Much has been written about the rise of user influence and power. Some of it might exaggerate the degree to which phenomena such as bring your own device (BYOD) and shadow IT now define the state of play, but there is no denying the trends.
Research consistently confirms that more demanding and less tolerant employees are increasingly challenging the IT status quo and, in some cases, are bypassing or attempting to circumvent IT policies and processes.
Most organisations are seeing at least some of this behaviour, particularly in parts of the business that have more political power.
Some commentators interpret the trends as an indicator of IT departments failing to understand how needs are evolving in the business.
Meanwhile, tech-savvy employees, educated through the use of technology and services in their personal lives, don’t suffer from the same baggage, which today puts them in a better position than IT to decide what’s optimal for the business.
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It is even argued that IT teams will become redundant over time, or may be relegated to just looking after the "plumbing", as users drive the things that really matter in collaboration with external providers which offer more flexibility.
It’s a compelling narrative, and a great one to propagate if you are into sensationalist mischief-making. But, like most things in IT and business, the reality is a little more complicated.
User influence a mixed blessing
In truth, unilateral user activity is not always a function of business need. Sure, when employees start using a personal device or consumer cloud service for business purposes, they may be highlighting a capability gap that needs to be addressed.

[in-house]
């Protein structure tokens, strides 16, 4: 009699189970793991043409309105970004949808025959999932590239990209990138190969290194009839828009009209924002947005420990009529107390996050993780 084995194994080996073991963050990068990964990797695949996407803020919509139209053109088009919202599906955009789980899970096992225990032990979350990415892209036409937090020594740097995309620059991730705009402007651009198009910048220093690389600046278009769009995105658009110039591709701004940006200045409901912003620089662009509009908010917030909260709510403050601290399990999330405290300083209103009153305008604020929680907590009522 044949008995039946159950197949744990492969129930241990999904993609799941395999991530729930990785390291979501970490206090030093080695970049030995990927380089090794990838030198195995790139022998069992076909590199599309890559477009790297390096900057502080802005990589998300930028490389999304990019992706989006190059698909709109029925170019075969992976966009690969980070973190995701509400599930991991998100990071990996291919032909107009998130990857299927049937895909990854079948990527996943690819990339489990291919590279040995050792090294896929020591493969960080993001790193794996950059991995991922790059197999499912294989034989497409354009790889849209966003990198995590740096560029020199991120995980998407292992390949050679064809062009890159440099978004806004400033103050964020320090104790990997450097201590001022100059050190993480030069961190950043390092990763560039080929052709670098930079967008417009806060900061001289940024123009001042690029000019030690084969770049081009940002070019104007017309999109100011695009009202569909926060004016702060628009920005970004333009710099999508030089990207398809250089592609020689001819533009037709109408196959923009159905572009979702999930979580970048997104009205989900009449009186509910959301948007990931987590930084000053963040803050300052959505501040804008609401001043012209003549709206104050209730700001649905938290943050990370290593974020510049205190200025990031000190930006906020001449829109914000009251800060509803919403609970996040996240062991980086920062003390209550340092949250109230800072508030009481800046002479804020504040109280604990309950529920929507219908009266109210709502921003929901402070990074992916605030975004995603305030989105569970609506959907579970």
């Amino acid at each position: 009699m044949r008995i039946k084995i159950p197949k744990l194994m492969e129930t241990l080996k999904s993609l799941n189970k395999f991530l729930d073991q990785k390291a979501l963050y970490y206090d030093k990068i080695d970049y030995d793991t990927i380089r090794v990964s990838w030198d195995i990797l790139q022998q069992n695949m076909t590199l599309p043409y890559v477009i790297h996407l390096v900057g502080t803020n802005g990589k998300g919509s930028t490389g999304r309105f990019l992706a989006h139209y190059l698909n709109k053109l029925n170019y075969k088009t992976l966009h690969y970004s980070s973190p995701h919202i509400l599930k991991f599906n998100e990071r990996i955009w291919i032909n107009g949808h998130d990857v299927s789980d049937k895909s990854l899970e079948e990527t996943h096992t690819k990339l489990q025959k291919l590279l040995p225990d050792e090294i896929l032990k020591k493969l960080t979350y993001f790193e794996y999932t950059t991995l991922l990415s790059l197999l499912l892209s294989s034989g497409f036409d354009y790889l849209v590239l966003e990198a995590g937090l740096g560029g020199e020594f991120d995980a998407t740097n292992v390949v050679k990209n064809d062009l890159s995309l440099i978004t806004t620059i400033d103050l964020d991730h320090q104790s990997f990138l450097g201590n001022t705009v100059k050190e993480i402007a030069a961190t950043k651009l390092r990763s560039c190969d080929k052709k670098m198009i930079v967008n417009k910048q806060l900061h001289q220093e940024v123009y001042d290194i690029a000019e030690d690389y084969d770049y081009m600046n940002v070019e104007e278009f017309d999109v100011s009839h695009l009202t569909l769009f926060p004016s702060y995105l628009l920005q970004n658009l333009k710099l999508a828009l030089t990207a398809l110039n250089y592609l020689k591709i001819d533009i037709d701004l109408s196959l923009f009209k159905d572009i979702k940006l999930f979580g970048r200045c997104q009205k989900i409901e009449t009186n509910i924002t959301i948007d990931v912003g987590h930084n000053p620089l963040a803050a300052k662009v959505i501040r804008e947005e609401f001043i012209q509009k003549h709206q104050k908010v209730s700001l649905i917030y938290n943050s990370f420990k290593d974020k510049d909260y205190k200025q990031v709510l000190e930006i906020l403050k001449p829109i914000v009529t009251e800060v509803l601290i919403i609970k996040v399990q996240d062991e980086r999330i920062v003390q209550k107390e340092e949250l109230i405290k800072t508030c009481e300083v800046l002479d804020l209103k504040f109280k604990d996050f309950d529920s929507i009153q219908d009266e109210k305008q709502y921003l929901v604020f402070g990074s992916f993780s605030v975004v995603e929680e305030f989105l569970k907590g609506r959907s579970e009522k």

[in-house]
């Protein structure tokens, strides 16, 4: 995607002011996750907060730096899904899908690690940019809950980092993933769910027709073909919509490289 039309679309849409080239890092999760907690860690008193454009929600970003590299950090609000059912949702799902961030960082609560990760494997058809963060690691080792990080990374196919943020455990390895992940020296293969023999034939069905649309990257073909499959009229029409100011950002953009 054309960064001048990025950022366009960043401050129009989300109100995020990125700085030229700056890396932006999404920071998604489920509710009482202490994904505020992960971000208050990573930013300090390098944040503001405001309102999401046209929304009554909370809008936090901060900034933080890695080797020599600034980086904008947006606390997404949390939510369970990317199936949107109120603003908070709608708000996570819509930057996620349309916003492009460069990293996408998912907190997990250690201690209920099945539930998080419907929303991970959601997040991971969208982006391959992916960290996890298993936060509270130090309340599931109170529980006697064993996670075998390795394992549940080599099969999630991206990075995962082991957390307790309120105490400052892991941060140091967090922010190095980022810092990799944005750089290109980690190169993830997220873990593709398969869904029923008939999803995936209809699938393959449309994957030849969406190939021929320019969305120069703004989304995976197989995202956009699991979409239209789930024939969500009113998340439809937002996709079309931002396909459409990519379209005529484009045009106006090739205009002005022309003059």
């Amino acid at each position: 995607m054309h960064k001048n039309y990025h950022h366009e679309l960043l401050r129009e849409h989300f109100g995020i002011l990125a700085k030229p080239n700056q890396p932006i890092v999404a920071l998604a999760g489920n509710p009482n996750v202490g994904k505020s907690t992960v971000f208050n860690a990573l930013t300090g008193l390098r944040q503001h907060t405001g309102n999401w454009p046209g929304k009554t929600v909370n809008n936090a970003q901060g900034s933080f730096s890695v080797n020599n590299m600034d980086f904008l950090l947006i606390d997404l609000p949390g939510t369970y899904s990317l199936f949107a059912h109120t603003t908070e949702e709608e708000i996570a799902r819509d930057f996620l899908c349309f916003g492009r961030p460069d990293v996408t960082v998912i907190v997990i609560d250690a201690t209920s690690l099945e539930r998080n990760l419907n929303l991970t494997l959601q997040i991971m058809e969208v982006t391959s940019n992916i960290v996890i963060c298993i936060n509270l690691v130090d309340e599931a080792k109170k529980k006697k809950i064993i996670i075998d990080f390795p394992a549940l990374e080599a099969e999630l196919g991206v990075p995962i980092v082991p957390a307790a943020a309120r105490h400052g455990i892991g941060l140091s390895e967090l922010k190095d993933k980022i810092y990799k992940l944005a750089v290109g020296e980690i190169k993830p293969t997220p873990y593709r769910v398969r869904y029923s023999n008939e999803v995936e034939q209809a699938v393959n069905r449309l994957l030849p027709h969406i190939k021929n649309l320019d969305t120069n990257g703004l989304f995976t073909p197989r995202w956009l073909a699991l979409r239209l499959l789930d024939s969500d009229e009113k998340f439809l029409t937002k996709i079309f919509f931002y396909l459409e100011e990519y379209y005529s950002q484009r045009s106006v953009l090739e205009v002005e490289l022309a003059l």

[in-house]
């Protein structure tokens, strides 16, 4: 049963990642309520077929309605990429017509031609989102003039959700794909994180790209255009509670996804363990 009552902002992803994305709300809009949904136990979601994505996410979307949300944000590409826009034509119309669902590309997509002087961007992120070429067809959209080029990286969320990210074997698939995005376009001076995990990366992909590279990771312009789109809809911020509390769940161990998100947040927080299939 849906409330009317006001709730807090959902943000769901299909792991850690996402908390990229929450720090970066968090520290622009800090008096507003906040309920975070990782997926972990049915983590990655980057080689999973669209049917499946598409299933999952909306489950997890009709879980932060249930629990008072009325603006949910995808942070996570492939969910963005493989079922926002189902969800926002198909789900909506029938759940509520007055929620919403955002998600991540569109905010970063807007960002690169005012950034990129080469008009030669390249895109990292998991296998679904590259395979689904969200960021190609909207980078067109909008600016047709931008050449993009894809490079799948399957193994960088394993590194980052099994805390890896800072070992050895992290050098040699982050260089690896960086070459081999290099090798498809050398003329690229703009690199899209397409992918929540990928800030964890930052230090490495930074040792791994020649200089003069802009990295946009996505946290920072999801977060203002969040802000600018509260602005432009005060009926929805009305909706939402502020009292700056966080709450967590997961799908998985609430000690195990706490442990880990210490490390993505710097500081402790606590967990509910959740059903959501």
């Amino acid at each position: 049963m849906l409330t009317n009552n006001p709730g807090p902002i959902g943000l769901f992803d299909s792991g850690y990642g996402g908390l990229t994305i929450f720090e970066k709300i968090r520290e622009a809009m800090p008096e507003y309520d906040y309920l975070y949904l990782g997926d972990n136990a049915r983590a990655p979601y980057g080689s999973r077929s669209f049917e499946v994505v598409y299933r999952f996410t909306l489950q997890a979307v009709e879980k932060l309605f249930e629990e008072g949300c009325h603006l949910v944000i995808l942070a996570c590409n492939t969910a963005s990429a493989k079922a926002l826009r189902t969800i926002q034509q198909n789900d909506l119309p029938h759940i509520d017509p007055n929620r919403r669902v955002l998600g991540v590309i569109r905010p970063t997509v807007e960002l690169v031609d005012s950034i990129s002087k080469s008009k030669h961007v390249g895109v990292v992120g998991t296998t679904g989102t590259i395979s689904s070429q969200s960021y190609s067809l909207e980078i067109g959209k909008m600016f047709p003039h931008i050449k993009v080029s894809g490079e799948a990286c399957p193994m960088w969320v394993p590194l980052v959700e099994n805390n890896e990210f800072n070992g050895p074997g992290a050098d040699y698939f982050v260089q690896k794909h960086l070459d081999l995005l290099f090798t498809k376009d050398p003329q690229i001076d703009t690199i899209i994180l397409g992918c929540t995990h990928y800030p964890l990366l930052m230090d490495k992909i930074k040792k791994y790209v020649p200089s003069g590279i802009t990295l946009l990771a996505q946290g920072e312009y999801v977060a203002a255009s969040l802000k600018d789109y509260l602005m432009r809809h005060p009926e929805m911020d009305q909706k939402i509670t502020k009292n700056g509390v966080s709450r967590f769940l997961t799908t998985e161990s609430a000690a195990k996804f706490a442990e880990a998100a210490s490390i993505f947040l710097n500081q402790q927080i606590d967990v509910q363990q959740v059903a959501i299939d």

But such BYO adoption of technologies could equally be down to users simply acting on a personal preference or interest, following fashion or attempting to demonstrate their status or individuality.
Free download on aligning IT and business
For more detailed advice on aligning IT with the business, download the Freeform Dynamics paper entitled: IT-business alignment revisited: Accommodating increased user influence.
Even if BYO activity reflects a genuine business requirement, users are generally not able to look beyond their own immediate needs and wants. With a frequently parochial perspective, bigger-picture considerations such as security, compliance, data protection, future-proofing, interoperability, maintenance and support often don’t figure very highly in their thinking, if at all.
And in opting to use something different to their colleagues, they may create more productivity problems than they solve due to limitations and incompatibilities that need to be worked around by everyone else, as well as themselves.
So users gaining more of a voice and assuming more power is a mixed blessing, if such developments are allowed to take place in a free-wheeling manner. Handled appropriately, however, with the right level of input, guidance and control from IT, the business can potentially benefit more quickly from new ideas and ways of working.
The triangle of interests
When working through the practicalities, one trick to keep in mind is the "triangle of interests" (see figure below).
For progress to be made and harmony gained or maintained, it is critical that both IT and business stakeholders work together through the different sets of interests when considering a new idea, requirement or problem to be dealt with. Of course, when conflicts arise, it’s the hard-core business interests that must be prioritised over the other two.
Putting this into practice by updating your IT governance processes to deal with an increased level of user input is easier said than done, but it’s critical if the business is going to get the best from technology in an increasingly digital world, and various proven approaches exist that can adopted.
For more detailed advice on this, please download the Freeform Dynamics paper entitled: “IT-Business Alignment Revisited: Accommodating increased user influence”.
Dale Vile (pictured) is research director and CEO of IT industry analyst Freeform Dynamics.